As the drive-in represented a new trend in exhibition, it is not surprising that it was accompanied by a number of novel exhibition practices. The most important one was the 'teenpic double bill'.26 Unlike the 'classic' double feature presentation of the 1930s and 1940s in which an A film was paired with a B film, the new practice involved the pairing of two films which were similar in budget, duration and, usually, in genre and which targeted specifically the youth audience. The rationale behind this practice was that it allowed the distributor to claim considerably higher rentals from the theatres than for single-film bookings. This was because low-budget independently produced films normally ended up at the bottom half of a double bill, which meant that the distributor received only a flat fee for the film (as opposed to a percentage of the gross for the top billing). By distributing a pair of similar films, however, the distinction between A and B collapsed, while a low-end distribution company could see both its films as the main attractions and therefore collect a healthy box office percentage, if the films were successful. One of the first such pairings included the American International Pictures-distributed The Day the World Ended (Corman, 1956) and The Phantom from 10,000 Leagues (Milner, 1956) and proved very profitable for all parties involved.27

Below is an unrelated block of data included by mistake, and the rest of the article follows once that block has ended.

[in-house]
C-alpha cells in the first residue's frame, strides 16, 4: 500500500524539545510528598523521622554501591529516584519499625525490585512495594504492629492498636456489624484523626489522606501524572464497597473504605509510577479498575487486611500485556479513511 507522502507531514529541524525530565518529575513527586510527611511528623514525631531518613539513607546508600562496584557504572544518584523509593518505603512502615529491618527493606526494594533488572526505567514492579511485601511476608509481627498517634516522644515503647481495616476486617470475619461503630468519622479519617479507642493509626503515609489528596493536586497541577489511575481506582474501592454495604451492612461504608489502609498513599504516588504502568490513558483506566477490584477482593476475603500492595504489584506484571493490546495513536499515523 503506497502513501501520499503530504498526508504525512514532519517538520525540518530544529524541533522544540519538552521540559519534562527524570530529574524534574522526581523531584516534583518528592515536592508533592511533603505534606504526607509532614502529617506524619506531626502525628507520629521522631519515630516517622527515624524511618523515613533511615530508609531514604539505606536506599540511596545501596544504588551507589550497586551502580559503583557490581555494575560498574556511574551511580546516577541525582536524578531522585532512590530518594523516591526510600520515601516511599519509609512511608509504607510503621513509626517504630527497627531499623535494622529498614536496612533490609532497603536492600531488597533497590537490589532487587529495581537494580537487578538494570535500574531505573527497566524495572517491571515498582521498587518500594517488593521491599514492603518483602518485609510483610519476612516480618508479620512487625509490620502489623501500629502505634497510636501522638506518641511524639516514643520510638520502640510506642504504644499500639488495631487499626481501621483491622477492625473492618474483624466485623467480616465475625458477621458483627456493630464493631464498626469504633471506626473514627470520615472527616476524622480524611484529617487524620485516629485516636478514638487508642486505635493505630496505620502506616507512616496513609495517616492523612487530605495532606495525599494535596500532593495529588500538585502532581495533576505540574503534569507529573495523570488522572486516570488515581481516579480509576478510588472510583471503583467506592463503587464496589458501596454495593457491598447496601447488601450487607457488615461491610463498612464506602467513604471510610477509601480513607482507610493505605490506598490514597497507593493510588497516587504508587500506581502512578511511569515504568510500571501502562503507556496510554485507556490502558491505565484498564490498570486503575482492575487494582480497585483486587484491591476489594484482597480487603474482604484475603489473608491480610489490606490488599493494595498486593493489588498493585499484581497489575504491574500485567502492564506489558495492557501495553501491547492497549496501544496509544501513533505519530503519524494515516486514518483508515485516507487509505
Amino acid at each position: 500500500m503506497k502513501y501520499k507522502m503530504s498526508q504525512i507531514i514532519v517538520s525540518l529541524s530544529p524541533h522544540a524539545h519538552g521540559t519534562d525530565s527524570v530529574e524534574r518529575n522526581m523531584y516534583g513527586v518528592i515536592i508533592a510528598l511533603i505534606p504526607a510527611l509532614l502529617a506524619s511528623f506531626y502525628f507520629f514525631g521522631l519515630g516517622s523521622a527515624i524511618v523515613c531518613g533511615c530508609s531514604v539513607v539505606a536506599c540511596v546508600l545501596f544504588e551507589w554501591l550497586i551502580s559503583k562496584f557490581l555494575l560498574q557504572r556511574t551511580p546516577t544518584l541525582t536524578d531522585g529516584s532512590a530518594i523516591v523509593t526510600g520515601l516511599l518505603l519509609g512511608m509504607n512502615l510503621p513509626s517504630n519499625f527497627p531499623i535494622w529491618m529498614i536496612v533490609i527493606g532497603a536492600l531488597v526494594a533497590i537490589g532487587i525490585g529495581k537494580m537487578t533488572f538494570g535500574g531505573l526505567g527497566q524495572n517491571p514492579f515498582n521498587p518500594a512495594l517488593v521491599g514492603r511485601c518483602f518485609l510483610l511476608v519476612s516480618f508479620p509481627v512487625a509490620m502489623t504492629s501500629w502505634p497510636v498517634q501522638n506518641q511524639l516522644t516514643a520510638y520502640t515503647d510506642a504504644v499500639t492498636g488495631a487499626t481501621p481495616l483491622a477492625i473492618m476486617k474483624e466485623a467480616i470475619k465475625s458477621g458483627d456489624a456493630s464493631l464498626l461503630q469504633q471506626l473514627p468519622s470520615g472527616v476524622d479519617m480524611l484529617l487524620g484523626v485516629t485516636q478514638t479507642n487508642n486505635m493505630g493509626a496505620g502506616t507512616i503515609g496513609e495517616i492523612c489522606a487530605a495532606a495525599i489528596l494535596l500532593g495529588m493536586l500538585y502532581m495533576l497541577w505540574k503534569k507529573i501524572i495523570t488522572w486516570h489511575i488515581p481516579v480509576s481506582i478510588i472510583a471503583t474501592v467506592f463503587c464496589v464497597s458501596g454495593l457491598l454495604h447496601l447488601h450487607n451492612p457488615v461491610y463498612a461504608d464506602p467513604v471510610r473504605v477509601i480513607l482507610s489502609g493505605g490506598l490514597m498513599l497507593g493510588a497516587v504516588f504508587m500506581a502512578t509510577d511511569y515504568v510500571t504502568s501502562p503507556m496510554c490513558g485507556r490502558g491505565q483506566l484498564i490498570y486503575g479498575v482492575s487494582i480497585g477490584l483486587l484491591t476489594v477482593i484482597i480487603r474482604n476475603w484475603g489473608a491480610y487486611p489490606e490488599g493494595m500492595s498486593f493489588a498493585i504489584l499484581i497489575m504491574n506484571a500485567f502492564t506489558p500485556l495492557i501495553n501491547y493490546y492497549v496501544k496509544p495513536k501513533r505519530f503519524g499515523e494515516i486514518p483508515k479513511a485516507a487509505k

The success of the practice made this version of the double bill a staple of drive-in theatres. Soon distributors started experimenting with the scheme, sometimes offering a combination in which the second film was the sequel of the first, while often pairing a current release with an old film (thus recycling their product and exploiting further the lifespan of their films). Other variations of this practice included a double feature where the first film targeted a male audience and the second film a female one, triple or quadruple bills, and even dusk-till-dawn multiple shows.28 Exhibitors were happy to endorse the practice as it meant good business, especially for their concession stands, the profits of which jumped from $15 million in 1949 to $108 million in 1959.29
The emergence of the teen audience, the rise of the exploitation teenpic and the explosion of the drive-in laid the foundations for the continuation of low-budget independent filmmaking. It could then be argued that the B film survived in the 1950s and 1960s despite the end of the classic double bill. It simply metamorphosed into the exploitation film that was designed to cash in on any fad, trend, development or topical news that could deliver a young audience. It is now time to see how industrial and economic conditions shaped the low-end independent filmmaking arena during the 1950s and 1960s and which new players emerged during this period.